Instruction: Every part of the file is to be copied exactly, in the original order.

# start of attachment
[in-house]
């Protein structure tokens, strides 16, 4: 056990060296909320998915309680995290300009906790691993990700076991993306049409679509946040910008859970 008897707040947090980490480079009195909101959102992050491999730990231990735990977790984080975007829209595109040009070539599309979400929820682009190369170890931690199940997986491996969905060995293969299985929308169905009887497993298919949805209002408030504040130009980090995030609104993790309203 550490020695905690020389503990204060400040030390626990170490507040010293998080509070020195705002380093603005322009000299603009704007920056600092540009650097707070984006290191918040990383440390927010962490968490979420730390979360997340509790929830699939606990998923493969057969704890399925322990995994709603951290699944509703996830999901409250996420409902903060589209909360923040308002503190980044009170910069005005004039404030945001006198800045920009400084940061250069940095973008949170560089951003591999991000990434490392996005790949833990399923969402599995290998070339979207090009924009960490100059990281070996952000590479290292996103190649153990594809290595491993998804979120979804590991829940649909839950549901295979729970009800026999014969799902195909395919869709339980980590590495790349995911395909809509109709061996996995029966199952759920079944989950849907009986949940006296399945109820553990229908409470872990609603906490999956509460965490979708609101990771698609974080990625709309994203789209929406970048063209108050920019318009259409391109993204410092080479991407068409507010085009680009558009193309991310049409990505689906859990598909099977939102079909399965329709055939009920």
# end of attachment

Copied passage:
[in-house]
């Protein structure tokens, strides 16, 4: 056990060296909320998915309680995290300009906790691993990700076991993306049409679509946040910008859970 008897707040947090980490480079009195909101959102992050491999730990231990735990977790984080975007829209595109040009070539599309979400929820682009190369170890931690199940997986491996969905060995293969299985929308169905009887497993298919949805209002408030504040130009980090995030609104993790309203 550490020695905690020389503990204060400040030390626990170490507040010293998080509070020195705002380093603005322009000299603009704007920056600092540009650097707070984006290191918040990383440390927010962490968490979420730390979360997340509790929830699939606990998923493969057969704890399925322990995994709603951290699944509703996830999901409250996420409902903060589209909360923040308002503190980044009170910069005005004039404030945001006198800045920009400084940061250069940095973008949170560089951003591999991000990434490392996005790949833990399923969402599995290998070339979207090009924009960490100059990281070996952000590479290292996103190649153990594809290595491993998804979120979804590991829940649909839950549901295979729970009800026999014969799902195909395919869709339980980590590495790349995911395909809509109709061996996995029966199952759920079944989950849907009986949940006296399945109820553990229908409470872990609603906490999956509460965490979708609101990771698609974080990625709309994203789209929406970048063209108050920019318009259409391109993204410092080479991407068409507010085009680009558009193309991310049409990505689906859990598909099977939102079909399965329709055939009920």